When transmitting the identification information and the temperature information, the transponder uses an auto transmission format due to having to use two distinct telegram structures to transmit the identification and temperature information. In one embodiment, the transponder transmits a predetermined number of ID telegram structures 1100 having the identification information, and then transmits a predetermined number of temperature telegram structures 1200 having the temperature information. In one embodiment, three identification telegram structures 1100 are sent sequentially, and then one temperature telegram 1200 is sent. This is repeated as long as an interrogation signal is present at the transponder. In this embodiment, the headers in each of the ID telegram structures are unique which enables a scanner to determine whether the telegram contains identification or temperature information. For example, the identification telegram 1100 may include a header 1104 having the following binary bits in the header: 0101 0101 0001 1101. The temperature telegram structure 1200 may include the following binary bits in the header 1204: 1010 1010 1110 0010. Thus, the reader is able to determine the telegram structure type, temperature or identification, from the information contained in the header field. Using this type of transmission, a scanner which is not programmed to read temperature information may still be used to obtain identification information, because the identification information is contained in an ID telegram structure which is widely used and well known, namely a structure which conforms to the ISO 11785 standard.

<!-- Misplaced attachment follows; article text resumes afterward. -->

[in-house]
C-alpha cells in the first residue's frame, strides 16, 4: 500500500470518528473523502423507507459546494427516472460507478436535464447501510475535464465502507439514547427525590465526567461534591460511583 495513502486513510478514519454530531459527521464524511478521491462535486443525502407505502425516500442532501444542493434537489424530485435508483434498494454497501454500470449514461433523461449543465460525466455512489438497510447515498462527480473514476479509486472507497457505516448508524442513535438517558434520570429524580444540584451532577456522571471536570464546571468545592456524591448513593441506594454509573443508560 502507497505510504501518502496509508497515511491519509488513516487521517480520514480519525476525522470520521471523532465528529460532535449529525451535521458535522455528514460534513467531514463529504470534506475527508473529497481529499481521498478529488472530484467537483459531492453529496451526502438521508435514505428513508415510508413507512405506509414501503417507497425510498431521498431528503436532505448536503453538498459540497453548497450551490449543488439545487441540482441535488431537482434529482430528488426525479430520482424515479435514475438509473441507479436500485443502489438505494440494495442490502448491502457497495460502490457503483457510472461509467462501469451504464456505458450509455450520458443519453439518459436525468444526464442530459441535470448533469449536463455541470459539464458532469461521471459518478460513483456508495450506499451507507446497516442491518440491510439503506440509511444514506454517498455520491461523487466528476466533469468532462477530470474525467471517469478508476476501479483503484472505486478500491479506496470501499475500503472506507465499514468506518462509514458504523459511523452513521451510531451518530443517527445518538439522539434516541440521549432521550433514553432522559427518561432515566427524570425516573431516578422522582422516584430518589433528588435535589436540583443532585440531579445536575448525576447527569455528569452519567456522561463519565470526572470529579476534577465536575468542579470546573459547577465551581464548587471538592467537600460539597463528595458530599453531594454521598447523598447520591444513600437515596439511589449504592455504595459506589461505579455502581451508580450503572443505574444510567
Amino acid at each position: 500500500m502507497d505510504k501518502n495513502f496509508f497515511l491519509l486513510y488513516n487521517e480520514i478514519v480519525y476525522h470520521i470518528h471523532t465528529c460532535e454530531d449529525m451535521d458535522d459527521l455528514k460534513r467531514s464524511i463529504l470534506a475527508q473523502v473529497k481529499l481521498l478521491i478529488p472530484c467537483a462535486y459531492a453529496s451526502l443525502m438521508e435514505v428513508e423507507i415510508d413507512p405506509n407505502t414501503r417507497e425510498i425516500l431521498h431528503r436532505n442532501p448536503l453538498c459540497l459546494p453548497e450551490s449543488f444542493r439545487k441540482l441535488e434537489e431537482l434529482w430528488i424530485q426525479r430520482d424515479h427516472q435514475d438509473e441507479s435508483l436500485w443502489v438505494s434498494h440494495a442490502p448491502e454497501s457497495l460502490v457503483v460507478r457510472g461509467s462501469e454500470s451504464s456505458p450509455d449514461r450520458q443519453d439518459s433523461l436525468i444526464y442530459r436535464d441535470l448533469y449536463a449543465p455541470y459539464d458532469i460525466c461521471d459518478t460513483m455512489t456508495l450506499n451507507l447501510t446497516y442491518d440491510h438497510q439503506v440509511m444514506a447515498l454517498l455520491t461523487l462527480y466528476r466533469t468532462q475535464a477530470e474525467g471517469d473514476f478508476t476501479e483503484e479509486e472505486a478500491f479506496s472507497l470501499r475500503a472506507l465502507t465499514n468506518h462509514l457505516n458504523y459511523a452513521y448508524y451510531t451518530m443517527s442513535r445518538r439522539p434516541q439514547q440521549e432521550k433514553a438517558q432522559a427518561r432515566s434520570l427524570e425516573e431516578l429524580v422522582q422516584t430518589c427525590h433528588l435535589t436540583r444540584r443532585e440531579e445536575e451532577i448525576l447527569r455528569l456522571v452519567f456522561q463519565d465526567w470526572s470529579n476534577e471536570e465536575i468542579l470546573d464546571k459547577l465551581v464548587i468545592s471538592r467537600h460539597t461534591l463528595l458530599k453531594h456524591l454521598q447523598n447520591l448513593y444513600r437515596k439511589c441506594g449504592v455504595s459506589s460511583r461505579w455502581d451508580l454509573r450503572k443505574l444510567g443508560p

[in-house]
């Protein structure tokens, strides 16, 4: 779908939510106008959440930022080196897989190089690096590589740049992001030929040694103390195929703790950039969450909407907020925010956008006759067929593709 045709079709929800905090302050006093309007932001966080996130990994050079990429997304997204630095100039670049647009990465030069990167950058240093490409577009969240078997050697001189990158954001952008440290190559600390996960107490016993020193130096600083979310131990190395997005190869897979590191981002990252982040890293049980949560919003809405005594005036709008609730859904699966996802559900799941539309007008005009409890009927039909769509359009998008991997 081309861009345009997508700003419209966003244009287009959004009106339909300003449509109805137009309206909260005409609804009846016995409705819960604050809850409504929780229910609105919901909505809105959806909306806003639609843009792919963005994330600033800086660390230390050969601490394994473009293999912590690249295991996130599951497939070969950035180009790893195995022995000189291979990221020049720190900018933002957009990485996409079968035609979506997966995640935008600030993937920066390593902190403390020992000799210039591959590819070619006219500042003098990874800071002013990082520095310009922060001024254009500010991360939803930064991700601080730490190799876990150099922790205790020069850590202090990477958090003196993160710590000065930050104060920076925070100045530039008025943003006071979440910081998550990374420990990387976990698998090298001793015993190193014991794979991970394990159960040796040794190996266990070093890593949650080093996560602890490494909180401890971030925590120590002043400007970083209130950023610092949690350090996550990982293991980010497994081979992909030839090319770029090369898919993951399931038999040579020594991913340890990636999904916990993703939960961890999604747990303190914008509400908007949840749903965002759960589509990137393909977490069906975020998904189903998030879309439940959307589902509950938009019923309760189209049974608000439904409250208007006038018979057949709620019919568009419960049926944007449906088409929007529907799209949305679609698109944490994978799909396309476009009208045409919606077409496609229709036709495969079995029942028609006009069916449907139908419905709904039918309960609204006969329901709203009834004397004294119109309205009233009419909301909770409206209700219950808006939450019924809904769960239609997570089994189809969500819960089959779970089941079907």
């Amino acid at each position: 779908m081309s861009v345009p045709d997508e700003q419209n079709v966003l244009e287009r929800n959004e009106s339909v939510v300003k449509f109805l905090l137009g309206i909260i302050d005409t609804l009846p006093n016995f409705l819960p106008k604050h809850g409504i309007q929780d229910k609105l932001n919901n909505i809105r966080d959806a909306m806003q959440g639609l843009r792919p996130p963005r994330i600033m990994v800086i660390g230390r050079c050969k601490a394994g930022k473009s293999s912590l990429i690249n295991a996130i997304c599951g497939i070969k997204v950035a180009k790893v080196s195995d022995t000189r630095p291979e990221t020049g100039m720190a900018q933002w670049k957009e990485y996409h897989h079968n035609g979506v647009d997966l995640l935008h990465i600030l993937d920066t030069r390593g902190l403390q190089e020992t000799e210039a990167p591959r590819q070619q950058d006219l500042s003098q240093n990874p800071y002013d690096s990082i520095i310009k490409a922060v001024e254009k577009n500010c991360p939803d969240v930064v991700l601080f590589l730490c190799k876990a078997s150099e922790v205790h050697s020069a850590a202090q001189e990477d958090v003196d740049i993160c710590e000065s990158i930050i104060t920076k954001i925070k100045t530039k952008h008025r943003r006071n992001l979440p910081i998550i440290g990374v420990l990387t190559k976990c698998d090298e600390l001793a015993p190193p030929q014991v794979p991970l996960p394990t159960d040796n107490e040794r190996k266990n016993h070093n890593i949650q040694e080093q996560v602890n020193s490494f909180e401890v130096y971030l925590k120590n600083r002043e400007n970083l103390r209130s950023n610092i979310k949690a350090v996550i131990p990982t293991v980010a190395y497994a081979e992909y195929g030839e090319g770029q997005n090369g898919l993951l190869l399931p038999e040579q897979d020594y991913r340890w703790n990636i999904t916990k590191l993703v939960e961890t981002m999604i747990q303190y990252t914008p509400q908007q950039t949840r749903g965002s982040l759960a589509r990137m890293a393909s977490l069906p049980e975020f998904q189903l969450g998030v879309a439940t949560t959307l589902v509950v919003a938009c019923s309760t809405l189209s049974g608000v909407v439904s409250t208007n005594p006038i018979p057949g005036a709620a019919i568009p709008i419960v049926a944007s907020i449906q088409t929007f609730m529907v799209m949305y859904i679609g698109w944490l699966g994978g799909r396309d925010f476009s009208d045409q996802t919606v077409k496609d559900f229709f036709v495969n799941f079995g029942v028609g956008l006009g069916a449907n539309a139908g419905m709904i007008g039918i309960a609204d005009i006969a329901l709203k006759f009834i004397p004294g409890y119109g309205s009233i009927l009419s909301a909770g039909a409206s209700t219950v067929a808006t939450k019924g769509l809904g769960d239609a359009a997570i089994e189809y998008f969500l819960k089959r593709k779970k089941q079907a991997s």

In one embodiment, the reader and transponder operate in a full-duplex transmission, with the reader continuously transmitting an interrogation signal while also receiving the information from the transponder. In this embodiment, the transponder transmits the ID telegrams and temperature telegrams continuously, with no pauses between telegrams. However, it will be understood that other transmission schemes, such as burst transmissions, half-duplex, or pausing between telegrams could also be used.
When transmitting information to the scanner using an FDXB transmission, the transponder, transmits a data structure which contains both identification information as well as temperature information. The FDXB signal containing the identification information includes several information fields, and is also defined by the ISO 11785 standard. The signal is transmitted at 134.2 kHz, using amplitude shift keying (ASK) modulation, which is read by the reader. The signal uses modified differential bi-phase (DBP) encoding, and has a bit rate of 4194 bits/second. The ID telegram structure 1300, as illustrated in